Systemic inflammation is significantly influenced by our lifestyle choices, especially diet. Several foods have been linked to increased inflammation levels in the body.  Avoiding or limiting these foods, while adding specific anti-inflammatory foods in your diet, can significantly reduce your risk of diseases such as diabetes, heart disease, and cancer.

Inflammatory Foods to Avoid

What to Avoid: Trans fats: Also called partially hydrogenated fats, these man-made fats were created to make foods shelf-stable. New food laws are banning trans fats, but they are still found in processed foods. In the future, trans-fats will likely not be a part of our national food supply, but you should remove them from yours now.

The Healthy Steps You Can Take:
The Food and Drug Administration (FDA) has determined that partially hydrogenated vegetable oil is no longer “generally recognized as safe.” These unhealthy fats will be phased out of the production of food over the next few years. Until then:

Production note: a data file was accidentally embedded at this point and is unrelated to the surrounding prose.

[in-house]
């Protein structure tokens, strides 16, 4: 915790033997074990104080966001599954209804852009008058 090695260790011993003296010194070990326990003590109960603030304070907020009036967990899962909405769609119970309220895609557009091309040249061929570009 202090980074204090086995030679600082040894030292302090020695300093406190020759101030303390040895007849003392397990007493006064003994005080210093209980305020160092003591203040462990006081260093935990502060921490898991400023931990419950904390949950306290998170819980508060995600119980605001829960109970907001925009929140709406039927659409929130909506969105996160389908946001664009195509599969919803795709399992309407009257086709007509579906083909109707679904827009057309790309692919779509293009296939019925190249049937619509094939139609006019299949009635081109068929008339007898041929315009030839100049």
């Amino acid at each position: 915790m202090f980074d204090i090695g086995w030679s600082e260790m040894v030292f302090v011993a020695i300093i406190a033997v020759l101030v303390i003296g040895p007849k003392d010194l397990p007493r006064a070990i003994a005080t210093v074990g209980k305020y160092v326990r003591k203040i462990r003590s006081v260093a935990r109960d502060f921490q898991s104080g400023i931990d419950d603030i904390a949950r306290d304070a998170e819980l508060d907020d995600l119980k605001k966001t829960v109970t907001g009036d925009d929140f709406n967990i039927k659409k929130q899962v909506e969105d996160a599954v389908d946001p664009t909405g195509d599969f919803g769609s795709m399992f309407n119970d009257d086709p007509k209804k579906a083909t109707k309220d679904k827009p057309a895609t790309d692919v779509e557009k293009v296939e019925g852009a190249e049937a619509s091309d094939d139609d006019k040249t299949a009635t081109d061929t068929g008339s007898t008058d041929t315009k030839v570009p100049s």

• Avoid processed or packaged foods, including non-dairy coffee creamer and stick margarines.
  • Check the ingredients list on all your foods for the words “partially hydrogenated.”
  • If you have shortening or other processed oils at home, put them in the trash where they belong, then switch to olive oil, coconut oil, or ghee.

What to Avoid: Sugar
Sugar is added to most processed foods these days, and we’re paying the price with our health. A high sugar intake is correlated inflammation, obesity, and diabetes. It works like this:

  1. Simple sugars are rapidly digested by the body, increasing our blood sugar and leading to a quick surge in insulin levels.